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In celebration of all things mystical and magical for Halloween, we share the Dragon’s Pearl, an Ancient Chinese legend with modern application.
Legend of The Dragon’s Pearl
Long ago near the River Min lived a good but poor boy and his mother. To make money the boy would gather grass to sell in the village. A terrible drought came over the land and grass became harder to find. One day, after walking far from home, the boy found a patch of lush, green grass. He cut the grass and sold it in the village, making more money that day than he had ever made before. He went back to the same spot the next day, and magically, the grass had grown back as green as ever. After several days of walking far to the magical spot, the boy thought it would be easier to dig up the roots and plant them at his home. As he dug in the soil he noticed a large, beautiful pearl. He put the pearl in his pocket and brought the roots back to his home and planted them. He showed his mother the pearl and she put it in the near-empty rice pot for safe keeping. The next morning the boy was disappointed to find that his plan hadn’t worked, the fine green grass hadn’t grown from the roots. He went to the rice pot to get the pearl so he could sell it for food. To his surprise, the pot was now almost overflowing with rice. Next he put it in the money box, and it overflowed with coins. He had found a magical pearl! The boy and his mother would never be poor again. They shared their bounty with all their neighbors who celebrated their good fortune and kindness. One day a jealous man came to their house and demanded the magic pearl. To save it, the boy swallowed the pearl. Immediately he became thirsty, so thirsty that he went to the river and swallowed all the water. Suddenly there was a large sound of thunder and the boy turned into a dragon. The thunder brought rain and it rained until the river flowed again. The boy had stopped the drought and as a dragon would be the river’s guardian.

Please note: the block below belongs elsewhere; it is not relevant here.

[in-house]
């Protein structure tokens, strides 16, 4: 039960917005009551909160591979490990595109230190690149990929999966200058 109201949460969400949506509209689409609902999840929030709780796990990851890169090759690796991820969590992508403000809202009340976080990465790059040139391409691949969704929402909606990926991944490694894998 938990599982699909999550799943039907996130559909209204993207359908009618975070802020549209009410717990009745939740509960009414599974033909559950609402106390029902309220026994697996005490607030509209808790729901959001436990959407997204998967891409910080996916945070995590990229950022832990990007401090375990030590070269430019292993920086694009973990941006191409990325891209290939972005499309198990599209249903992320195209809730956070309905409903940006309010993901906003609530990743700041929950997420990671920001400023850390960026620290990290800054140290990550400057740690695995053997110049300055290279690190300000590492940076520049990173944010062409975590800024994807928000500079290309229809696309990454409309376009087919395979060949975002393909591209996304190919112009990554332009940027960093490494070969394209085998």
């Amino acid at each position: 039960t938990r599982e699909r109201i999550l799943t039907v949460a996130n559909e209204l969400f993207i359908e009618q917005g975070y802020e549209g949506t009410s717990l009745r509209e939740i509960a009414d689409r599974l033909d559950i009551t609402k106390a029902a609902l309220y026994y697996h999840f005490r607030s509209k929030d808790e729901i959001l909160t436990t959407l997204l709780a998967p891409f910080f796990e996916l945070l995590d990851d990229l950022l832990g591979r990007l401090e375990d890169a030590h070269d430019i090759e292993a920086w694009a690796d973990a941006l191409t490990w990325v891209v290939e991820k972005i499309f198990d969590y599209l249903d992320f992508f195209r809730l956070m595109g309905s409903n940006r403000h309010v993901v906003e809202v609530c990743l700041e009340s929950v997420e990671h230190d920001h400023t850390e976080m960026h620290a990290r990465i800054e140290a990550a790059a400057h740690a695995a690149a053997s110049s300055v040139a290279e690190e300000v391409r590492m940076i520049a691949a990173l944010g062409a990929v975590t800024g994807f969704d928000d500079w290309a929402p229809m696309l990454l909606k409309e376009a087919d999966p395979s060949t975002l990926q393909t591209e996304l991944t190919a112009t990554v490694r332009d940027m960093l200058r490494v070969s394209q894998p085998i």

Like the pearl in the legend, the pearls at Imperfect Naturally bring good fortune. This good fortune affects many people. First our Creators who make fair, livable wages close to home. Second, their families, the children who because of their parent’s work, have their needs met and the opportunity for an education. Finally, the wearer of the jewelry, who has the good fortune to wear unique, handmade jewelry. (Well, fortunate as long as they don’t try and swallow it.)